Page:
Higher yield, junky risks
Joel Dresang: So, Brian, we’ve had low interest rates for a long time, and you’ve cautioned people about chasing yields. What about junk bonds? Let’s talk specifically about where they are right now.
Brian Kilb: Okay, Joel. Just a few months ago, junk bonds, or lower-quality bonds, were yielding in the neighborhood of 4% to 5% – historically, a little lower than normal. These days, those yields have increased significantly, and you’re getting 7%-8% for those same bonds.
So the risks on those bonds have increased. In order to get you interested in those bonds, I’ve got to pay a little bit more. The price of the bonds also goes down as a result.
So you’ve had a deterioration in bond prices in junk bonds and an increase in bond yields.
Joel: Why don’t we step back and define what junk bonds are?
Brian: Junk bonds are just bonds that are issued by lower-quality companies. So, those are companies that have a higher risk of not paying you back all or part of that bond. Defined by the rating agencies, if you want a more technical answer, we typically call everything below triple-B rating – junk bonds.
Joel: They also have to pay higher yield to attract investors.
Brian: Well think about it, Joel. If I’m at risk of not paying you back, you’re going to want to get paid more for that risk. So, of course, I have to entice you with a higher yield. The question is how much of a higher yield is enough yield to get you interested?
Joel: So, what’s behind the latest movements in junk bonds?
Brian: Well, primarily it’s related to the energy field. A lot of lesser-quality companies were those energy companies that dove into the energy marketplace the last few years.
And with the reduction in oil prices, a lot of those guys are having trouble paying their bills these days. And that part of the market has caused us some problems in credit quality.
Joel: So, what does this mean for long-term investors?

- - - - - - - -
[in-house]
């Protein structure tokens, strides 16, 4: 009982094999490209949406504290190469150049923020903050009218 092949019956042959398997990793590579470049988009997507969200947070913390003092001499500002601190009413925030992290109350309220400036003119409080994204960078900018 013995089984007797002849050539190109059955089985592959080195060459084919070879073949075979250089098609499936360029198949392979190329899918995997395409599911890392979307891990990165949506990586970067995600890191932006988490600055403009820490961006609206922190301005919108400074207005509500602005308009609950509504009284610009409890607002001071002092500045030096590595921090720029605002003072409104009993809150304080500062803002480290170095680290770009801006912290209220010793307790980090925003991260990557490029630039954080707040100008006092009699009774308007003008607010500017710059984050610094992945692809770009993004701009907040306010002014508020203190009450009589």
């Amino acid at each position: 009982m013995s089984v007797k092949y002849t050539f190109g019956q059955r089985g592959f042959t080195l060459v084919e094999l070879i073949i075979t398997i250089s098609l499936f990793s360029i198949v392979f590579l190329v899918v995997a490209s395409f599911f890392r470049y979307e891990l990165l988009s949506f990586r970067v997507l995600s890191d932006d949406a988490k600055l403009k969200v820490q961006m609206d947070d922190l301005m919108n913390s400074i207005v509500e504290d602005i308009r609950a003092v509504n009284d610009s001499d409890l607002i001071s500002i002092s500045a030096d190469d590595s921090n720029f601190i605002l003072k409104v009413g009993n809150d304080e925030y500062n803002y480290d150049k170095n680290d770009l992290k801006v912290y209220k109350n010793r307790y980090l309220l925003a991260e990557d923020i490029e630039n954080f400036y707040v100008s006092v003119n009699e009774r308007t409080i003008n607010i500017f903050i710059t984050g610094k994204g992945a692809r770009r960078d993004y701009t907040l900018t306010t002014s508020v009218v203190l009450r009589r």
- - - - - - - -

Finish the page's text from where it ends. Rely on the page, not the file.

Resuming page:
Brian: Well, where do junk bonds belong in your portfolio? This is a higher-yielding instrument with higher risk. Do you consider that part of the safe component of your portfolio that we like to use bonds for?
I happen to think for the risk and reward involved, I like to think of it more in the stock world. I’m going to make some money, but there’s some risk here.
For that money that you want to be safe, that you don’t want to mess around with, that you want very little volatility, I don’t think junk bonds have a role in that part of your portfolio.
Joel: They have risks just like stocks do.
Brian: Yes. In the world of bonds, it’s a promise to pay you back a certain amount. But because of the risk involved – the underlying lack of strength, perhaps, of that company – because there’s a higher risk, the opportunities that you get to pay it back aren’t as good.
So, at what point in time do you have enough confidence you’re going to get that yield, versus it becomes more of a speculative thing? I just like to think of them more on the riskier side of the portfolio.
Joel: We’re talking about credit risk. What about interest rate risk?
Brian: Well, we’re also in a cycle where interest rates may be rising, so junk bonds, just like every other bond, may have some difficulties. Prices may diminish when rates are increasing.
So, not only do you have deterioration in the quality side of the junk bond market, but you have potential interest rate risk as well. It just sounds to me like a lot of risk for not as much return as you should expect as an investor.
Joel: So, for the safe part of your portfolio, you want to stick to quality.
Brian: Yes, I think so Joel. Let’s go back to a couple of periods in history: 1994 and just the financial crisis a few years ago. Junk bonds lost in the teens, in the low 20s.
That doesn’t sound like it should be part of the safe part of your portfolio, correct? That’s a big risk to take to generate a little bit more in yield.
So I think for the safe part of your portfolio, you want to avoid that kind of volatility. Get a little smoother ride, and stick to the higher-quality bonds.
Brian Kilb is executive vice president and chief operating officer of Landaas & Company.
Joel Dresang is vice president-communications at Landaas & Company.
Money Talk Video by Peter May
“Bond investors: Look at credit quality, spreads,” a Money Talk Video with Marc Amateis
“The Grass Isn’t Always Greener – Chasing Return in a Challenging Investment Environment,” an investor alert from the Financial Industry Regulatory Authority
“What Are High-yield Corporate Bonds?” from the Securities and Exchange Commission
(initially posted Oct. 16, 2015)
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